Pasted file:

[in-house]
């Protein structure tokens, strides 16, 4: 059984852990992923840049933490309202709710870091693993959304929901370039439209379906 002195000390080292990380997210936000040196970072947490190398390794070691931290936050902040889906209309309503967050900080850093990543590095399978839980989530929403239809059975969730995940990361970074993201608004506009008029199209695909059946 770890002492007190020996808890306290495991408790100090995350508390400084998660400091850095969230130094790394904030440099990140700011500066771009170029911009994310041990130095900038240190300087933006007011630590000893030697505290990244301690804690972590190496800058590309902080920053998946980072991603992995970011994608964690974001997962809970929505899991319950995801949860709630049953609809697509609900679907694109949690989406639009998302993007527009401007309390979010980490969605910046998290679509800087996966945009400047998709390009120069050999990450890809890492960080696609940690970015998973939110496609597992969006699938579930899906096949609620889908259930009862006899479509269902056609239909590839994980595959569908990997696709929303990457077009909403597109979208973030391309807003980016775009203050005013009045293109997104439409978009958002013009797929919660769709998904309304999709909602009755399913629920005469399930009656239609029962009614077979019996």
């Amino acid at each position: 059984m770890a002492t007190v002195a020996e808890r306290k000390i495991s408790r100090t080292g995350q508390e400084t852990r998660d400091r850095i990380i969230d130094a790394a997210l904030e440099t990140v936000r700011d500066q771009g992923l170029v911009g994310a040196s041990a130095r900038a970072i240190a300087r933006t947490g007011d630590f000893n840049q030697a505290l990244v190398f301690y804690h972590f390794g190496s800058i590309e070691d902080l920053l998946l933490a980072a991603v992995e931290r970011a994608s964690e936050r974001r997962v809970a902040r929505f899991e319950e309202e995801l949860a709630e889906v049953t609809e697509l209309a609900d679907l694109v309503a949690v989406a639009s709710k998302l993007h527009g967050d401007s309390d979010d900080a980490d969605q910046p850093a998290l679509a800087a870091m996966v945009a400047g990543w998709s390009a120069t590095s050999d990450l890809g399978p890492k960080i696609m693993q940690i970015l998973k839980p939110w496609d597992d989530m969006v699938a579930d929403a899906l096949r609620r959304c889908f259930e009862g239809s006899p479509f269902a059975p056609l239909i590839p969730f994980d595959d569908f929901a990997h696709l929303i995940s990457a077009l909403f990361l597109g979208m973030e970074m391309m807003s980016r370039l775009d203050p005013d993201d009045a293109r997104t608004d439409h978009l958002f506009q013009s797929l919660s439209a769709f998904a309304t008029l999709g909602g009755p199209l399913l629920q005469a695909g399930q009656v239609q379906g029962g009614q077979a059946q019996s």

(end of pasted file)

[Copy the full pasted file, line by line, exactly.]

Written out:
[in-house]
């Protein structure tokens, strides 16, 4: 059984852990992923840049933490309202709710870091693993959304929901370039439209379906 002195000390080292990380997210936000040196970072947490190398390794070691931290936050902040889906209309309503967050900080850093990543590095399978839980989530929403239809059975969730995940990361970074993201608004506009008029199209695909059946 770890002492007190020996808890306290495991408790100090995350508390400084998660400091850095969230130094790394904030440099990140700011500066771009170029911009994310041990130095900038240190300087933006007011630590000893030697505290990244301690804690972590190496800058590309902080920053998946980072991603992995970011994608964690974001997962809970929505899991319950995801949860709630049953609809697509609900679907694109949690989406639009998302993007527009401007309390979010980490969605910046998290679509800087996966945009400047998709390009120069050999990450890809890492960080696609940690970015998973939110496609597992969006699938579930899906096949609620889908259930009862006899479509269902056609239909590839994980595959569908990997696709929303990457077009909403597109979208973030391309807003980016775009203050005013009045293109997104439409978009958002013009797929919660769709998904309304999709909602009755399913629920005469399930009656239609029962009614077979019996």
């Amino acid at each position: 059984m770890a002492t007190v002195a020996e808890r306290k000390i495991s408790r100090t080292g995350q508390e400084t852990r998660d400091r850095i990380i969230d130094a790394a997210l904030e440099t990140v936000r700011d500066q771009g992923l170029v911009g994310a040196s041990a130095r900038a970072i240190a300087r933006t947490g007011d630590f000893n840049q030697a505290l990244v190398f301690y804690h972590f390794g190496s800058i590309e070691d902080l920053l998946l933490a980072a991603v992995e931290r970011a994608s964690e936050r974001r997962v809970a902040r929505f899991e319950e309202e995801l949860a709630e889906v049953t609809e697509l209309a609900d679907l694109v309503a949690v989406a639009s709710k998302l993007h527009g967050d401007s309390d979010d900080a980490d969605q910046p850093a998290l679509a800087a870091m996966v945009a400047g990543w998709s390009a120069t590095s050999d990450l890809g399978p890492k960080i696609m693993q940690i970015l998973k839980p939110w496609d597992d989530m969006v699938a579930d929403a899906l096949r609620r959304c889908f259930e009862g239809s006899p479509f269902a059975p056609l239909i590839p969730f994980d595959d569908f929901a990997h696709l929303i995940s990457a077009l909403f990361l597109g979208m973030e970074m391309m807003s980016r370039l775009d203050p005013d993201d009045a293109r997104t608004d439409h978009l958002f506009q013009s797929l919660s439209a769709f998904a309304t008029l999709g909602g009755p199209l399913l629920q005469a695909g399930q009656v239609q379906g029962g009614q077979a059946q019996s």